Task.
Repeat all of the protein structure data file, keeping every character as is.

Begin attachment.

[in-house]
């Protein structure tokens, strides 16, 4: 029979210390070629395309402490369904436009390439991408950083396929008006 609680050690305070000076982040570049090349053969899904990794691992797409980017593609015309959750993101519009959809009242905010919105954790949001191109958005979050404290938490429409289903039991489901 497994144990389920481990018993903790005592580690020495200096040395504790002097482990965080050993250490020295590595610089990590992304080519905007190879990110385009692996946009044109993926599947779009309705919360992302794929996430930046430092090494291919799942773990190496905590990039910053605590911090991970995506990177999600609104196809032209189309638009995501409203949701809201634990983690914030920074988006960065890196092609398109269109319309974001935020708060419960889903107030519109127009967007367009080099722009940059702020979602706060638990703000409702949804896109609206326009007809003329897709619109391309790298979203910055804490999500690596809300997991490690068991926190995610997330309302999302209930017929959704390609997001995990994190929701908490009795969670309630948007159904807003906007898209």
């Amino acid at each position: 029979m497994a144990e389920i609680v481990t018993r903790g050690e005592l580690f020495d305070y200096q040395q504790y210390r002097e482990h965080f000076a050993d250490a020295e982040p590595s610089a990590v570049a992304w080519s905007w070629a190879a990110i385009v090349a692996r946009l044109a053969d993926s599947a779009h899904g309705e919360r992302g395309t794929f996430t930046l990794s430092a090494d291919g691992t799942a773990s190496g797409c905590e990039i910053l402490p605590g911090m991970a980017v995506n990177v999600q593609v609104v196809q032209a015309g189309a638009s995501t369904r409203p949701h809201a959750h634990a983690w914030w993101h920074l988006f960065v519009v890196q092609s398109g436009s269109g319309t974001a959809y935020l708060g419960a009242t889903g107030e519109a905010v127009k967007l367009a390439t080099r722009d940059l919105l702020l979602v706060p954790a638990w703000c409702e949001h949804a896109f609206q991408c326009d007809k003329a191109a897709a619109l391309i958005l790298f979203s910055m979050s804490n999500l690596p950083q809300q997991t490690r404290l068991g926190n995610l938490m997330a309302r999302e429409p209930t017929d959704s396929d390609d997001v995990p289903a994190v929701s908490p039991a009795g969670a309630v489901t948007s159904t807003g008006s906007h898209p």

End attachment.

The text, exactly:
[in-house]
């Protein structure tokens, strides 16, 4: 029979210390070629395309402490369904436009390439991408950083396929008006 609680050690305070000076982040570049090349053969899904990794691992797409980017593609015309959750993101519009959809009242905010919105954790949001191109958005979050404290938490429409289903039991489901 497994144990389920481990018993903790005592580690020495200096040395504790002097482990965080050993250490020295590595610089990590992304080519905007190879990110385009692996946009044109993926599947779009309705919360992302794929996430930046430092090494291919799942773990190496905590990039910053605590911090991970995506990177999600609104196809032209189309638009995501409203949701809201634990983690914030920074988006960065890196092609398109269109319309974001935020708060419960889903107030519109127009967007367009080099722009940059702020979602706060638990703000409702949804896109609206326009007809003329897709619109391309790298979203910055804490999500690596809300997991490690068991926190995610997330309302999302209930017929959704390609997001995990994190929701908490009795969670309630948007159904807003906007898209």
């Amino acid at each position: 029979m497994a144990e389920i609680v481990t018993r903790g050690e005592l580690f020495d305070y200096q040395q504790y210390r002097e482990h965080f000076a050993d250490a020295e982040p590595s610089a990590v570049a992304w080519s905007w070629a190879a990110i385009v090349a692996r946009l044109a053969d993926s599947a779009h899904g309705e919360r992302g395309t794929f996430t930046l990794s430092a090494d291919g691992t799942a773990s190496g797409c905590e990039i910053l402490p605590g911090m991970a980017v995506n990177v999600q593609v609104v196809q032209a015309g189309a638009s995501t369904r409203p949701h809201a959750h634990a983690w914030w993101h920074l988006f960065v519009v890196q092609s398109g436009s269109g319309t974001a959809y935020l708060g419960a009242t889903g107030e519109a905010v127009k967007l367009a390439t080099r722009d940059l919105l702020l979602v706060p954790a638990w703000c409702e949001h949804a896109f609206q991408c326009d007809k003329a191109a897709a619109l391309i958005l790298f979203s910055m979050s804490n999500l690596p950083q809300q997991t490690r404290l068991g926190n995610l938490m997330a309302r999302e429409p209930t017929d959704s396929d390609d997001v995990p289903a994190v929701s908490p039991a009795g969670a309630v489901t948007s159904t807003g008006s906007h898209p």